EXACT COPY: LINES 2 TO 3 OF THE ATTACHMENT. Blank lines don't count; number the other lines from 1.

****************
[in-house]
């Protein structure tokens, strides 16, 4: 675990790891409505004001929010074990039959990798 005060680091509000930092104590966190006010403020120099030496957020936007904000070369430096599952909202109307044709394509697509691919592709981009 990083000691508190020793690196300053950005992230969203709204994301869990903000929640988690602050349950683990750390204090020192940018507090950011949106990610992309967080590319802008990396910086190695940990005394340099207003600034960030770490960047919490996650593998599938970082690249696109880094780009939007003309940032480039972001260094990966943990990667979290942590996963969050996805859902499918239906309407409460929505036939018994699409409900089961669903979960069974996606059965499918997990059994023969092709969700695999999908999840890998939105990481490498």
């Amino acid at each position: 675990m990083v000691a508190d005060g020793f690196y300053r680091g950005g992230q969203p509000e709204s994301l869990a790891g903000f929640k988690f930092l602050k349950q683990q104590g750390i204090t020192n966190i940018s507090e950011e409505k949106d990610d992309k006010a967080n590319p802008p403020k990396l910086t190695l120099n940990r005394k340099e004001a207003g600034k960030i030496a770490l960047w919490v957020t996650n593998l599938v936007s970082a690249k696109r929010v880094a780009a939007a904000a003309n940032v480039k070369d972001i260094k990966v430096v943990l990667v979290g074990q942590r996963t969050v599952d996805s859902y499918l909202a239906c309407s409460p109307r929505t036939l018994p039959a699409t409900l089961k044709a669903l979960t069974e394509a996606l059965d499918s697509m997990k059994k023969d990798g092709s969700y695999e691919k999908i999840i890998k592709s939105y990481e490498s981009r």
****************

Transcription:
């Protein structure tokens, strides 16, 4: 675990790891409505004001929010074990039959990798 005060680091509000930092104590966190006010403020120099030496957020936007904000070369430096599952909202109307044709394509697509691919592709981009 990083000691508190020793690196300053950005992230969203709204994301869990903000929640988690602050349950683990750390204090020192940018507090950011949106990610992309967080590319802008990396910086190695940990005394340099207003600034960030770490960047919490996650593998599938970082690249696109880094780009939007003309940032480039972001260094990966943990990667979290942590996963969050996805859902499918239906309407409460929505036939018994699409409900089961669903979960069974996606059965499918997990059994023969092709969700695999999908999840890998939105990481490498």
């Amino acid at each position: 675990m990083v000691a508190d005060g020793f690196y300053r680091g950005g992230q969203p509000e709204s994301l869990a790891g903000f929640k988690f930092l602050k349950q683990q104590g750390i204090t020192n966190i940018s507090e950011e409505k949106d990610d992309k006010a967080n590319p802008p403020k990396l910086t190695l120099n940990r005394k340099e004001a207003g600034k960030i030496a770490l960047w919490v957020t996650n593998l599938v936007s970082a690249k696109r929010v880094a780009a939007a904000a003309n940032v480039k070369d972001i260094k990966v430096v943990l990667v979290g074990q942590r996963t969050v599952d996805s859902y499918l909202a239906c309407s409460p109307r929505t036939l018994p039959a699409t409900l089961k044709a669903l979960t069974e394509a996606l059965d499918s697509m997990k059994k023969d990798g092709s969700y695999e691919k999908i999840i890998k592709s939105y990481e490498s981009r």